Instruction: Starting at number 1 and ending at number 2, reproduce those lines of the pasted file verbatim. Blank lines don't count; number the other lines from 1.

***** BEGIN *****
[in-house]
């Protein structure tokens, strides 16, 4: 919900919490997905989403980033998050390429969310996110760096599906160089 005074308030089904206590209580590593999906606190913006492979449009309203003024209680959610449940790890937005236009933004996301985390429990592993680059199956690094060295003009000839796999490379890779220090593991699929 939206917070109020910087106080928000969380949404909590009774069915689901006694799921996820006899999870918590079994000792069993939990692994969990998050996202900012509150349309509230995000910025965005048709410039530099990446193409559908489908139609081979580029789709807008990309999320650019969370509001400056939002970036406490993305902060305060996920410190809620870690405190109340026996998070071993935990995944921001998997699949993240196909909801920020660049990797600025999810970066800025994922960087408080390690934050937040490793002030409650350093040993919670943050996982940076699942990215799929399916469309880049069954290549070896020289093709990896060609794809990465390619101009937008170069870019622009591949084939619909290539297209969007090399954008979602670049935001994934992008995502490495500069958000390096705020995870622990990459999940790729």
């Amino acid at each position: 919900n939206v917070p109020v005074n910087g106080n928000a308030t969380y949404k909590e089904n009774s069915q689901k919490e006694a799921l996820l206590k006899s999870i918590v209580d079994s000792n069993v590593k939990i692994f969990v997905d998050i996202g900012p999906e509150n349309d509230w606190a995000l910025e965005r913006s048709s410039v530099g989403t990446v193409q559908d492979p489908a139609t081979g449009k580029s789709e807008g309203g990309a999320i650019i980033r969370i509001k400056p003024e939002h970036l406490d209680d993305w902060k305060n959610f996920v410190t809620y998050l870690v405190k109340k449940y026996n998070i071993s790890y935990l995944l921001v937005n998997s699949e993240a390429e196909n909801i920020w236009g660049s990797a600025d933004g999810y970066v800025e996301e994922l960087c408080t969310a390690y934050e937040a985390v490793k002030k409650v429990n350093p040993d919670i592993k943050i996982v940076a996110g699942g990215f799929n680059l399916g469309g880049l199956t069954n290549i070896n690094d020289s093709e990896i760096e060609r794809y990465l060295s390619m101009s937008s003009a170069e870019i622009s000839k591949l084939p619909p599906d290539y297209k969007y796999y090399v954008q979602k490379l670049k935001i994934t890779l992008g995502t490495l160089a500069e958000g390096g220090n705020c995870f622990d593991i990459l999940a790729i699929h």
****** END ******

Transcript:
[in-house]
């Protein structure tokens, strides 16, 4: 919900919490997905989403980033998050390429969310996110760096599906160089 005074308030089904206590209580590593999906606190913006492979449009309203003024209680959610449940790890937005236009933004996301985390429990592993680059199956690094060295003009000839796999490379890779220090593991699929 939206917070109020910087106080928000969380949404909590009774069915689901006694799921996820006899999870918590079994000792069993939990692994969990998050996202900012509150349309509230995000910025965005048709410039530099990446193409559908489908139609081979580029789709807008990309999320650019969370509001400056939002970036406490993305902060305060996920410190809620870690405190109340026996998070071993935990995944921001998997699949993240196909909801920020660049990797600025999810970066800025994922960087408080390690934050937040490793002030409650350093040993919670943050996982940076699942990215799929399916469309880049069954290549070896020289093709990896060609794809990465390619101009937008170069870019622009591949084939619909290539297209969007090399954008979602670049935001994934992008995502490495500069958000390096705020995870622990990459999940790729």